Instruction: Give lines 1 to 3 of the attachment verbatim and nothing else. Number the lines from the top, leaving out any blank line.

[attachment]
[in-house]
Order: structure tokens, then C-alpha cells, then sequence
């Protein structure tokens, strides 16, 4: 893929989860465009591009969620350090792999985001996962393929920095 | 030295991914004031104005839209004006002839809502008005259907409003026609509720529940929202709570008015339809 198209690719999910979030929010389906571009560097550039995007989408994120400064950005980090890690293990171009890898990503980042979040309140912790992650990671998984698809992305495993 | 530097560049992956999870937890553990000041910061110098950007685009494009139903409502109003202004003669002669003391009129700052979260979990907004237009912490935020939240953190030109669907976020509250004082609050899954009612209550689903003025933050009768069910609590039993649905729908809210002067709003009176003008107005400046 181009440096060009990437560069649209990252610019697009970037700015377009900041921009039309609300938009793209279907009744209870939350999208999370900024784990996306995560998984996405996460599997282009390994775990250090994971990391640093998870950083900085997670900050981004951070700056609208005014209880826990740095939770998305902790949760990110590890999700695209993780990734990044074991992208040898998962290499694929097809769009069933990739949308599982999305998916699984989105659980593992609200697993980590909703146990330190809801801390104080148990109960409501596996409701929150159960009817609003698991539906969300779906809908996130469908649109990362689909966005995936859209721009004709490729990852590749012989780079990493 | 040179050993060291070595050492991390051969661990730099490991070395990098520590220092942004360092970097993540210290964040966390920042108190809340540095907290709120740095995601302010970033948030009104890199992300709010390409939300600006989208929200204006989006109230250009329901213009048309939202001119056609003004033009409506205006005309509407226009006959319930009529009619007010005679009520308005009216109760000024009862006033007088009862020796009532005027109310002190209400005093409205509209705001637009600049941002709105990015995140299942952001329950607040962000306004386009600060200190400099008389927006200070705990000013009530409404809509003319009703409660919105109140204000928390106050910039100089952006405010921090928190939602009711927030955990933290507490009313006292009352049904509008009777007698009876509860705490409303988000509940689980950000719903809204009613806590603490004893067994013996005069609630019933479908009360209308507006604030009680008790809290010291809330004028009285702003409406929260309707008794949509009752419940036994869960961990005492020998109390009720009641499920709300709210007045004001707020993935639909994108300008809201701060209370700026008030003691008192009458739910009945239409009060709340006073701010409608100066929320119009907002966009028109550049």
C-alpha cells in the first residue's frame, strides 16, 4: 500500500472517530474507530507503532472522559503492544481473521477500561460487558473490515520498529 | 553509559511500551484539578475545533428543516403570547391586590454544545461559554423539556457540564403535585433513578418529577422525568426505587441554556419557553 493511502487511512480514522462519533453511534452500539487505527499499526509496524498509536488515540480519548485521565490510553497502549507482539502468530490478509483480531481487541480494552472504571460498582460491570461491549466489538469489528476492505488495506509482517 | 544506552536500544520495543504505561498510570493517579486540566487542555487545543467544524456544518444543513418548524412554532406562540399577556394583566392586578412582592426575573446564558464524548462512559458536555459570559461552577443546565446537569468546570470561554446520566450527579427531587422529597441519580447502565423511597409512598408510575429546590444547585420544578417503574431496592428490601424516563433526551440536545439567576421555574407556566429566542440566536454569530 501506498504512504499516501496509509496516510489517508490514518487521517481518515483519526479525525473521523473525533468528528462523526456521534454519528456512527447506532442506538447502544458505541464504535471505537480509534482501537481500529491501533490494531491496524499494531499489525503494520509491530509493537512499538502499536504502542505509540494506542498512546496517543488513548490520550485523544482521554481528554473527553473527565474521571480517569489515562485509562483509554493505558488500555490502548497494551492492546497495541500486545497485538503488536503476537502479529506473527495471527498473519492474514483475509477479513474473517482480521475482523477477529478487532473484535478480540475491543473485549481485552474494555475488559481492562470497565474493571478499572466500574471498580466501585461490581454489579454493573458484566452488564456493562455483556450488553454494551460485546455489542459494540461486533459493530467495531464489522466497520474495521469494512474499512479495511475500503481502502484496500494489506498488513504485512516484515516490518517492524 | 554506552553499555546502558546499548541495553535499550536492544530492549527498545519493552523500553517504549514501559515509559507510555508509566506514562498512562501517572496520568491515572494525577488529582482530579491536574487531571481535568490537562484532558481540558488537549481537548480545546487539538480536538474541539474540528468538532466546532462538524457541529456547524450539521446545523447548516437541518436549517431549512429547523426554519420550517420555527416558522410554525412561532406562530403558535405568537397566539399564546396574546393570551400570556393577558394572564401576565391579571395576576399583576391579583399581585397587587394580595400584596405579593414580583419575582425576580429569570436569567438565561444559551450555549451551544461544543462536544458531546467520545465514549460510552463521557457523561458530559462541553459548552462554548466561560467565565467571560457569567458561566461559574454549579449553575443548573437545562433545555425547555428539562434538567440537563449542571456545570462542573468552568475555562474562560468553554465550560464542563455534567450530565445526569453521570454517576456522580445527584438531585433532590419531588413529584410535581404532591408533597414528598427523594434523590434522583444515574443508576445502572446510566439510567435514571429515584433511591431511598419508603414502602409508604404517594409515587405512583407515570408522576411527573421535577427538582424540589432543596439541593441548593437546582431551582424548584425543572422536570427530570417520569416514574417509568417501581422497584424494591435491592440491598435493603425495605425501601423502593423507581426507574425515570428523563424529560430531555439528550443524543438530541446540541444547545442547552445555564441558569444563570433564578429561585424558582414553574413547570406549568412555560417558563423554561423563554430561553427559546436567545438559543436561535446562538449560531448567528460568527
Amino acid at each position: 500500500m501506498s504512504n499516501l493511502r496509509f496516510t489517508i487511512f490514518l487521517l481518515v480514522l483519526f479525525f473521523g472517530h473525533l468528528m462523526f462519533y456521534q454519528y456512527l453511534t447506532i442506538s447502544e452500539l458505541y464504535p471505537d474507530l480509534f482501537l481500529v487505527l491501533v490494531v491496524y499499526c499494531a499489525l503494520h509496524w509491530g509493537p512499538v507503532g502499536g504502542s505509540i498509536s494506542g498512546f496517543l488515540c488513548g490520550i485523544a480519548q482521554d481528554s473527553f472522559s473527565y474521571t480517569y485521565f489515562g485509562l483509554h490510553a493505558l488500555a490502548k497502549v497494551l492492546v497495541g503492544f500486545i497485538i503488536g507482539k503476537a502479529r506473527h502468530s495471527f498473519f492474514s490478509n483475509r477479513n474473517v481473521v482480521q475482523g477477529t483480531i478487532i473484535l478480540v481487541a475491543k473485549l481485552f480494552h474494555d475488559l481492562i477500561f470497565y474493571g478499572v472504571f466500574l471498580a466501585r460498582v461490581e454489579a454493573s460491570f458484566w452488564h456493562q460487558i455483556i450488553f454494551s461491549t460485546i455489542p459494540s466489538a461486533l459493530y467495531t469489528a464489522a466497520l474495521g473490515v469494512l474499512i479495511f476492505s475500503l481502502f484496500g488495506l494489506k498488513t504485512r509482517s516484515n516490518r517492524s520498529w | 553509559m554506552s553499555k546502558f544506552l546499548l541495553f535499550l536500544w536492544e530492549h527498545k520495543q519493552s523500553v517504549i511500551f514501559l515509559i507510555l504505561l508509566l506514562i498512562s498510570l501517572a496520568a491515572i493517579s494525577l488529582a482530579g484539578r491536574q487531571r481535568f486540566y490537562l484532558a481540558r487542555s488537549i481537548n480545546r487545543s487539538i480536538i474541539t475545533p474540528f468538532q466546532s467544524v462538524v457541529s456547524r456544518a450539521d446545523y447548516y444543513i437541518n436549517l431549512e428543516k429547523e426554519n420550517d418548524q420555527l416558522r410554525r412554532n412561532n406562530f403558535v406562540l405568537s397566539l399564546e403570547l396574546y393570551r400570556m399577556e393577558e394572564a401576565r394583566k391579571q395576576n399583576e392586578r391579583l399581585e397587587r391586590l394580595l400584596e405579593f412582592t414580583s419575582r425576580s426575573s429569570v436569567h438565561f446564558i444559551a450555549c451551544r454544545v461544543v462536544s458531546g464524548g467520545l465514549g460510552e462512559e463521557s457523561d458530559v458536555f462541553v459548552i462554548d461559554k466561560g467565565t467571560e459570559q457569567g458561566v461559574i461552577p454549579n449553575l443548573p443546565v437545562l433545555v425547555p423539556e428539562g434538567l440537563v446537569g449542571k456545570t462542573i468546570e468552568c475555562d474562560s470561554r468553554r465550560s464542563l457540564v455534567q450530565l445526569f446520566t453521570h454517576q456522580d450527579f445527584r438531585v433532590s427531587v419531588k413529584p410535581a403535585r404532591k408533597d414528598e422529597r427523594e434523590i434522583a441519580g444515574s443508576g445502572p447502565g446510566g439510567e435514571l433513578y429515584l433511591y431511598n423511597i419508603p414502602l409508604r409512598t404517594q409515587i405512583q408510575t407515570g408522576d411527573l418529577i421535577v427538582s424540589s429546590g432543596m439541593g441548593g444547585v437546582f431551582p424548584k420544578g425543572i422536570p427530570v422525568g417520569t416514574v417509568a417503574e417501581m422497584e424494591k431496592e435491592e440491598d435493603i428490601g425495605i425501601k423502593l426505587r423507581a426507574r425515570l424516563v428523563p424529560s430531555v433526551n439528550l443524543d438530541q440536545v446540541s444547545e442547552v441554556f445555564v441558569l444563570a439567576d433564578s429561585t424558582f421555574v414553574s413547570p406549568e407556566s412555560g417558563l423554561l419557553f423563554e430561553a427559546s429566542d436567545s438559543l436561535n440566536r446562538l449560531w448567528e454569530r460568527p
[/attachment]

[in-house]
Order: structure tokens, then C-alpha cells, then sequence
């Protein structure tokens, strides 16, 4: 893929989860465009591009969620350090792999985001996962393929920095 | 030295991914004031104005839209004006002839809502008005259907409003026609509720529940929202709570008015339809 198209690719999910979030929010389906571009560097550039995007989408994120400064950005980090890690293990171009890898990503980042979040309140912790992650990671998984698809992305495993 | 530097560049992956999870937890553990000041910061110098950007685009494009139903409502109003202004003669002669003391009129700052979260979990907004237009912490935020939240953190030109669907976020509250004082609050899954009612209550689903003025933050009768069910609590039993649905729908809210002067709003009176003008107005400046 181009440096060009990437560069649209990252610019697009970037700015377009900041921009039309609300938009793209279907009744209870939350999208999370900024784990996306995560998984996405996460599997282009390994775990250090994971990391640093998870950083900085997670900050981004951070700056609208005014209880826990740095939770998305902790949760990110590890999700695209993780990734990044074991992208040898998962290499694929097809769009069933990739949308599982999305998916699984989105659980593992609200697993980590909703146990330190809801801390104080148990109960409501596996409701929150159960009817609003698991539906969300779906809908996130469908649109990362689909966005995936859209721009004709490729990852590749012989780079990493 | 040179050993060291070595050492991390051969661990730099490991070395990098520590220092942004360092970097993540210290964040966390920042108190809340540095907290709120740095995601302010970033948030009104890199992300709010390409939300600006989208929200204006989006109230250009329901213009048309939202001119056609003004033009409506205006005309509407226009006959319930009529009619007010005679009520308005009216109760000024009862006033007088009862020796009532005027109310002190209400005093409205509209705001637009600049941002709105990015995140299942952001329950607040962000306004386009600060200190400099008389927006200070705990000013009530409404809509003319009703409660919105109140204000928390106050910039100089952006405010921090928190939602009711927030955990933290507490009313006292009352049904509008009777007698009876509860705490409303988000509940689980950000719903809204009613806590603490004893067994013996005069609630019933479908009360209308507006604030009680008790809290010291809330004028009285702003409406929260309707008794949509009752419940036994869960961990005492020998109390009720009641499920709300709210007045004001707020993935639909994108300008809201701060209370700026008030003691008192009458739910009945239409009060709340006073701010409608100066929320119009907002966009028109550049």